11 students selected for Alltech-Elite Cattleman Program Alliance internship program in Ireland
Lexington, Ky. — Following a rigorous application and screening process, 11 Chinese students from seven agricultural universities in China have been selected for the Alltech-Elite Cattleman Program Alliance (ECPA) Ireland Internship Program. At the end of January, they will depart for Ireland to start a five-week internship with Alltech’s funding.
After completing initial induction training at Alltech’s European headquarters in Dunboyne, Ireland, the 11 students will visit Irish family farms. They will also spend three weeks taking animal nutrition and farm management courses at Teagasc, Ireland’s Agriculture and Food Development Authority. Courses will cover cattle feed management, silage production, manure processing, machinery and more.
Teagasc is responsible for Ireland’s agri-food research and development, education and training, and advisory services, providing training and education for farmers in compliance with international and national accreditation standards. Although they typically do not offer courses to international students in February, they have opened up this opportunity in partnership with Alltech.
The students will learn more about Western, modern farming concepts and technology from the Irish dairy and beef industries specifically, and they will develop a deep understanding of the unique Ireland family farm model.
As a global leader in animal nutrition, Alltech has supported the ECPA since it was established in 2011. Over the last six years, the ECPA has expanded its network significantly, connecting with 25 agricultural universities in China.
In 2015, in response to China’s dairy industry needs, Alltech started the Alltech-ECPA Ireland Internship Program and financed five students’ internships on Irish farms. In 2017, Alltech is investing more in this internship programme, increasing the number of trainees to 11 and continuing to enrich programme content. The objective of the internship programme is to develop agriculture professionals and deliver innovation to the Chinese animal husbandry industry.
Alltech selected Ireland to host the internship because of its advanced farming technology and unique family farm model.
“The students can bring back to China what they have learned from one of the world’s most progressive dairy farming systems and become the future leaders of Chinese animal husbandry,” said Dr. Mark Lyons, global vice president and head of Greater China for Alltech.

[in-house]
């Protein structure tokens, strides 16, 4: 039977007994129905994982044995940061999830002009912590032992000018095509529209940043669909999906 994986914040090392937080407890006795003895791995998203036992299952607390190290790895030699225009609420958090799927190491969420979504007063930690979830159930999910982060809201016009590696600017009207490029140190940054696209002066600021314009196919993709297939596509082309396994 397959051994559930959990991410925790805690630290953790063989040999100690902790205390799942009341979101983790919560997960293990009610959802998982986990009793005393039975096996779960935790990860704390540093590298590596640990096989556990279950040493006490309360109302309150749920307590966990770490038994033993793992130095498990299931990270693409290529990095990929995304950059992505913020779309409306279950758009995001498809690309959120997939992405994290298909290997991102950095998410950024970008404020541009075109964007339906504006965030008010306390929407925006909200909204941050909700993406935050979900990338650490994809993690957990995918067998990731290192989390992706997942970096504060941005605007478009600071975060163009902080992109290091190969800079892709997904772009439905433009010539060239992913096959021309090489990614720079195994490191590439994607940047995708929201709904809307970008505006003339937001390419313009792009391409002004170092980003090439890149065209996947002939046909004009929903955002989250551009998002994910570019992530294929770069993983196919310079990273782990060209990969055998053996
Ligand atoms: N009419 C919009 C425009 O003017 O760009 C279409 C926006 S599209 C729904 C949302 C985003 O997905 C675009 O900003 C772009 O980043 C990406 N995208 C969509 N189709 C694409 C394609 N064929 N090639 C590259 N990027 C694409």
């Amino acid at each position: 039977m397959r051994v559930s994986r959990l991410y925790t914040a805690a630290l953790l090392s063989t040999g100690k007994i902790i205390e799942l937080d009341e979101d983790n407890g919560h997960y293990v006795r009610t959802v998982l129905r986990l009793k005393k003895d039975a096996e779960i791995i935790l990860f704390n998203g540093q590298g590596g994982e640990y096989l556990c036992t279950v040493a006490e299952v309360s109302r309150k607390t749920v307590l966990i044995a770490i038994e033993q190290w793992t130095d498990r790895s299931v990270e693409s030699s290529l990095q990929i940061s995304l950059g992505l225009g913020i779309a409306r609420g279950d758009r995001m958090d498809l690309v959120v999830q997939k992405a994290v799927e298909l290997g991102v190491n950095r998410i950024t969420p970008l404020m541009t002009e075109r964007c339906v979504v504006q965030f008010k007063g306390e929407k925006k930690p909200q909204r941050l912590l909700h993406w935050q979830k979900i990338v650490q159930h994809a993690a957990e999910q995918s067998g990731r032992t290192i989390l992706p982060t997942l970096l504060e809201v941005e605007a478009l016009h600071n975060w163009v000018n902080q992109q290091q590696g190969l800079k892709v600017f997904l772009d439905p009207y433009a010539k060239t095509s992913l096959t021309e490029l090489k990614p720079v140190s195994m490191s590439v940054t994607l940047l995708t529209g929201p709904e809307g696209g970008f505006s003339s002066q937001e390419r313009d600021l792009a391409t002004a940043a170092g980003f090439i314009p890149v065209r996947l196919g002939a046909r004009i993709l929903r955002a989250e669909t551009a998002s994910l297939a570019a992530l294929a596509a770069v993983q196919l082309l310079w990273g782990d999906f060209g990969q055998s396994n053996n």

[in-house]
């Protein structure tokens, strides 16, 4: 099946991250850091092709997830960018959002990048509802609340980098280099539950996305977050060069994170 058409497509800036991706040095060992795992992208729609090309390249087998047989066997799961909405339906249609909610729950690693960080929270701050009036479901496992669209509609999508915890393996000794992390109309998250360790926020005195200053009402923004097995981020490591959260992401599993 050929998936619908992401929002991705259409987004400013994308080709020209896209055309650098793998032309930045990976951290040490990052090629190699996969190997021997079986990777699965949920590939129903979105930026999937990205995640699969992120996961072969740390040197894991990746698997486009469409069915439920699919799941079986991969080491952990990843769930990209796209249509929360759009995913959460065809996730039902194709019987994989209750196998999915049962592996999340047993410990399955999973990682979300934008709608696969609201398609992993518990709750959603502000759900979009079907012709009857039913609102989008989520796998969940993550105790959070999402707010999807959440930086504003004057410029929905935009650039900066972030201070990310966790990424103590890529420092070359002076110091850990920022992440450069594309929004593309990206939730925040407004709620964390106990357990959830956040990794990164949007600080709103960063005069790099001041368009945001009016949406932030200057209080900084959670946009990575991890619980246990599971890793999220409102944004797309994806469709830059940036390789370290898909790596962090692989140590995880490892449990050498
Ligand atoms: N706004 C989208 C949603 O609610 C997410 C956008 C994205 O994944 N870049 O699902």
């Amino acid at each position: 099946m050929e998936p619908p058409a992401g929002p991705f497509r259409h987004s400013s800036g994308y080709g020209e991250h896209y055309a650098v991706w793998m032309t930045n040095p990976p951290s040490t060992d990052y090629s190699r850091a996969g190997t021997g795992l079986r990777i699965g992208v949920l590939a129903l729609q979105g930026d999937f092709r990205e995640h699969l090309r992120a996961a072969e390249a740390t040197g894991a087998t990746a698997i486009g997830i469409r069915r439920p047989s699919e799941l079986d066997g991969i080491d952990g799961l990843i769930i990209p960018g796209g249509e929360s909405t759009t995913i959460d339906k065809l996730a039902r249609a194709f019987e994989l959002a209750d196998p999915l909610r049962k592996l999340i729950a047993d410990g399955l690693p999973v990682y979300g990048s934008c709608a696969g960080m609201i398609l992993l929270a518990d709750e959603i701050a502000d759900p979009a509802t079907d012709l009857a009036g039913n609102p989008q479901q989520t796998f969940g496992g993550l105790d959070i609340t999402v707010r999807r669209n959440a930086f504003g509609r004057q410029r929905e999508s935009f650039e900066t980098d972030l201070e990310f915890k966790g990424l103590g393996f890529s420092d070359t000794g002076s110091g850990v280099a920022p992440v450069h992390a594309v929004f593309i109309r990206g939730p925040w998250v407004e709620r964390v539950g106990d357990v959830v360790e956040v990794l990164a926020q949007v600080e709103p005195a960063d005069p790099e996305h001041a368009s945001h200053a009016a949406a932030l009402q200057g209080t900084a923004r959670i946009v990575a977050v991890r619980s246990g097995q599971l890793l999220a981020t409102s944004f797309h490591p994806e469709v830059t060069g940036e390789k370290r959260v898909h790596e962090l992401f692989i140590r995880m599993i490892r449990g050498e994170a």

It is said when touring in Ireland that you encounter cattle more frequently than people. Currently, Ireland has more than 135,600 farms, which are almost all family farms, with national per capita ownership of livestock at approximately 4.5 heads. Owing to the temperate maritime climate and abundant rainfall, Ireland is considered to have the best quality meadows in the world, with pastures taking up 80 percent of the land for farming and animal husbandry. There are approximately 300 days considered suitable for outdoor grazing in a year.
Modern technology and strict hygiene standards for food processing enterprises also contribute to Ireland’s worldwide reputation for food quality and safety. This reputation has led Ireland to become the production base for many world-renowned infant formula brands, such as Abbott, Danone, Nestlé and more. Ireland produces more than 12 percent of the global supply of infant formula every year. In addition, Ireland is also Europe’s leading producer of beef.
In contrast to China’s large-scale farms with tens of thousands of cattle, family farms with about 60 cattle on average are characteristic of Irish farming. For many Irish families, farms are passed on from generation to generation, and therefore some farm owners are familiar with farm management from childhood.
Though family farms are small in size, they are equipped with all the necessary supporting facilities and services. In every village, veterinary service stations with top veterinarians provide services for farms. There are pasture experts who visit farms approximately four times a year to check the soil, collect data and analyse grass growth. Irish farms apply the AIM （Animal Identification and Movement）system. Every calf is labelled with a card for registration after birth, and this card labelling is used for tracking during dealing.
The Alltech-ECPA Ireland Internship Program makes full use of its advantages in science, technology, business and more to provide training of high quality. The students’ insights into innovative Irish farming concepts and technologies will enable them to return to China equipped with new knowledge and skills to advance the Chinese animal husbandry industry.